President Obama visited a Fairfax, Va., family last September to promote his Administration’s agenda before the 2010 elections. Asked about the prospects for passing the Employee Free Choice Act, i.e., card check, the President said [our emphasis]:
Frankly, we don’t have 60 votes in the Senate. So the opportunity to actually get this passed right now is not real high. What we’ve done instead is try to do as much as we can administratively to make sure that it’s easier for unions to operate and that they’re not being placed at an unfair disadvantage.
The move (discussed below) by the National Labor Relations Board to redefine acceptable bargaining units and allow “micro unions” sure looks like the President’s plan put into action, doesn’t it? Don’t pass a law, don’t even hold a formal rule-making procedure, just solicit amicus briefs and then issue a ruling that overturns decades of precedent and rewrites labor law.
Three U.S. Senators have registered their objections to the NLRB’s attempt to circumvent the policymaking branch of government, Congress. In a March 8 letter to the board, Sens. Mike Enzi (R-WY), Orrin Hatch (R-UT) and Johnny Isakson (R-GA) wrote:
As United States Senators and members of the Health, Education, Labor and Pensions (“HELP”) Committee, we have a vested interest in the outcome of the underlying case. When an independent government agency, acting within its discretion, creates policy that conflicts with federal statute, or attempts to circumvent the legislative or rulemaking process, Congress must weigh in to ensure constitutional boundaries are not crossed. What we have learned from various stakeholders is that the decision in Specialty Healthcare could result in changing the determination of appropriate bargaining units in every workplace under the Board’s jurisdiction. We believe such a major change should only be done by amending the statute, which is the exclusive province of Congress.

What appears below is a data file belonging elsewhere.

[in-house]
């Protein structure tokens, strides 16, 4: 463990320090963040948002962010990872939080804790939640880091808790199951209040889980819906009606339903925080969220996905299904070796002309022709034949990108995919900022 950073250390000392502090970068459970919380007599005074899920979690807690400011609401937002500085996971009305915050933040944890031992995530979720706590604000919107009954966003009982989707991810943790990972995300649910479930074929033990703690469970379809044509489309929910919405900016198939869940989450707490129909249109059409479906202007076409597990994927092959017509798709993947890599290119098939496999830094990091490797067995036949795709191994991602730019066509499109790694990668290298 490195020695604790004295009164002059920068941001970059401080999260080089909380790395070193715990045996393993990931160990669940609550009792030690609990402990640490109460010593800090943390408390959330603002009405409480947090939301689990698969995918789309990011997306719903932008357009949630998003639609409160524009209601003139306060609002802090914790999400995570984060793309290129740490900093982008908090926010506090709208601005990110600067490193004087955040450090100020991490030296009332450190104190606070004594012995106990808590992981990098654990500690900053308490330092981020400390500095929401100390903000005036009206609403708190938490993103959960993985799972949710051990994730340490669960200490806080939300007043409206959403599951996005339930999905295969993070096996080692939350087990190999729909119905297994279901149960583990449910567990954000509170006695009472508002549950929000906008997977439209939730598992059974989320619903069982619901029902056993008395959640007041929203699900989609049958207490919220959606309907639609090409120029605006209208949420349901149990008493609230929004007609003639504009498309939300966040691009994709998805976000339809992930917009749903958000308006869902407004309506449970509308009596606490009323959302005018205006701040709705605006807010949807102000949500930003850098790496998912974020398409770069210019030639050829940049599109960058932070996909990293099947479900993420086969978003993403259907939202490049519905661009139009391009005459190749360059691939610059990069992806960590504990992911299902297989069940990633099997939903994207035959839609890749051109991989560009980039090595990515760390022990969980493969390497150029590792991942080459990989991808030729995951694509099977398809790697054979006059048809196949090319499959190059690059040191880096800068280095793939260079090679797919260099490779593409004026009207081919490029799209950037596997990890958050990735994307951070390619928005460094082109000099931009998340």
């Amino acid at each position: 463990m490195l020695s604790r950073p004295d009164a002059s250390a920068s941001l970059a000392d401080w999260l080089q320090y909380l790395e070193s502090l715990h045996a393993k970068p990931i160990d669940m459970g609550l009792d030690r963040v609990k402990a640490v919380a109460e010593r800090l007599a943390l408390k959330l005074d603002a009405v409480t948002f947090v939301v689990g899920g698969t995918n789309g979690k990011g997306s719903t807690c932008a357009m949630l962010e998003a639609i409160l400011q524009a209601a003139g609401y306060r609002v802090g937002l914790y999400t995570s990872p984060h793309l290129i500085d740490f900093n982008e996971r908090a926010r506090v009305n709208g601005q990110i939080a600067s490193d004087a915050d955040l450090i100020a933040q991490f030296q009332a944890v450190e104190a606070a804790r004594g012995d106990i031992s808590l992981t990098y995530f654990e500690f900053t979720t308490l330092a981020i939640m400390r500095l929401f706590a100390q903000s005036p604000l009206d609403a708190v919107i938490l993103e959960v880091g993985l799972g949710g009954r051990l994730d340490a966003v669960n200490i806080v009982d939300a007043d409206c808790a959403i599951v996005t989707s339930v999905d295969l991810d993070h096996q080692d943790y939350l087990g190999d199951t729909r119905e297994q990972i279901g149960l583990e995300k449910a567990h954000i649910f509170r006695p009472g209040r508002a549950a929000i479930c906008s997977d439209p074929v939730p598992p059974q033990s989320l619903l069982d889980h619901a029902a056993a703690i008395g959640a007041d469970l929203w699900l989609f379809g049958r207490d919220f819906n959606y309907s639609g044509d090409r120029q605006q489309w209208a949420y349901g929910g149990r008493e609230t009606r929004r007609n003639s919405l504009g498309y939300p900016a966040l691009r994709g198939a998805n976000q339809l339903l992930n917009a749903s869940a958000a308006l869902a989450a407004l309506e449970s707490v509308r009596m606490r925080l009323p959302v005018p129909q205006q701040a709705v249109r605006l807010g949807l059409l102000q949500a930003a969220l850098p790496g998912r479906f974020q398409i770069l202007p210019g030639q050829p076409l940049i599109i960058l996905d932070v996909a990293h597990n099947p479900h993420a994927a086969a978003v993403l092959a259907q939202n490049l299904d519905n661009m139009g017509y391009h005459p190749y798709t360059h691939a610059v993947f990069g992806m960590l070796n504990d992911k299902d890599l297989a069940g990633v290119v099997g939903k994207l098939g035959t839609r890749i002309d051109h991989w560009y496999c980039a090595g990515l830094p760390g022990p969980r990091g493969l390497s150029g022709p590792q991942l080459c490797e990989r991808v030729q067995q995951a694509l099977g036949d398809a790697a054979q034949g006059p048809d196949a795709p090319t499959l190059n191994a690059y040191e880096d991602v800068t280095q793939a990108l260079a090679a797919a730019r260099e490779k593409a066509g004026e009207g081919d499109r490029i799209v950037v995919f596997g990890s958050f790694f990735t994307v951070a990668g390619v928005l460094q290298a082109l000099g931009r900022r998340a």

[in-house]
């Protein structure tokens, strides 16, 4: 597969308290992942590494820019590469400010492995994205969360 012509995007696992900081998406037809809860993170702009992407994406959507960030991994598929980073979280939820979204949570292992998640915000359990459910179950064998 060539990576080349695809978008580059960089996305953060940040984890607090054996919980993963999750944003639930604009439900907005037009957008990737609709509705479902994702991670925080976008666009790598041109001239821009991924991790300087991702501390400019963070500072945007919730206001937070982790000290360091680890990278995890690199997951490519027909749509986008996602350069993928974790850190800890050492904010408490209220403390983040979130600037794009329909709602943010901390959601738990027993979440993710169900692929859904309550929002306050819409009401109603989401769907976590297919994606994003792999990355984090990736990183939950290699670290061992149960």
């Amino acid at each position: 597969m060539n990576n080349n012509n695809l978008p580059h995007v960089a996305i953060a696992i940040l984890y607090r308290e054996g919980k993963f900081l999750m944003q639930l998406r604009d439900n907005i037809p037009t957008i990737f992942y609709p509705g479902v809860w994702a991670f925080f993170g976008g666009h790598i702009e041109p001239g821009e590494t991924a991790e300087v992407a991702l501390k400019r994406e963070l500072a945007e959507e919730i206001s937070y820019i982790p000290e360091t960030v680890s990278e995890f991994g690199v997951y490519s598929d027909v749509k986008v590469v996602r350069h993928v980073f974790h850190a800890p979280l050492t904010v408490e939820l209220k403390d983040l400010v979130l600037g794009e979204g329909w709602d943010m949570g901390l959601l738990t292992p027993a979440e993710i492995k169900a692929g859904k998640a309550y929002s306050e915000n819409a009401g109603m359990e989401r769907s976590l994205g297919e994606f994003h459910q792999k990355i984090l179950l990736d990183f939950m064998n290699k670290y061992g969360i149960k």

The Senators acknowledged that the board can at times change policy through adjudication, i.e., ruling on a case, and it would be appropriate to seek amicus briefs in those circumstances. However, that process should not be a substitute for formal rulemaking, they argued.
The NLRB voted 3-1 to go ahead with its review in the Specialty Healthcare case, with the three votes coming from the Democratic members: Chairman Wilma Liebman, former labor lawyer Mark Pearce, and former SEIU and AFL-CIO counsel Craig Becker, a recess appointee. In his dissent, the sole Republican on the board, Brian Hayes, delineated how the majority’s overreach in entering the policymaking realm. Indeed, neither of the two parties in the case sought the broad review the board is undertaking. Hayes concluded: (continue reading…)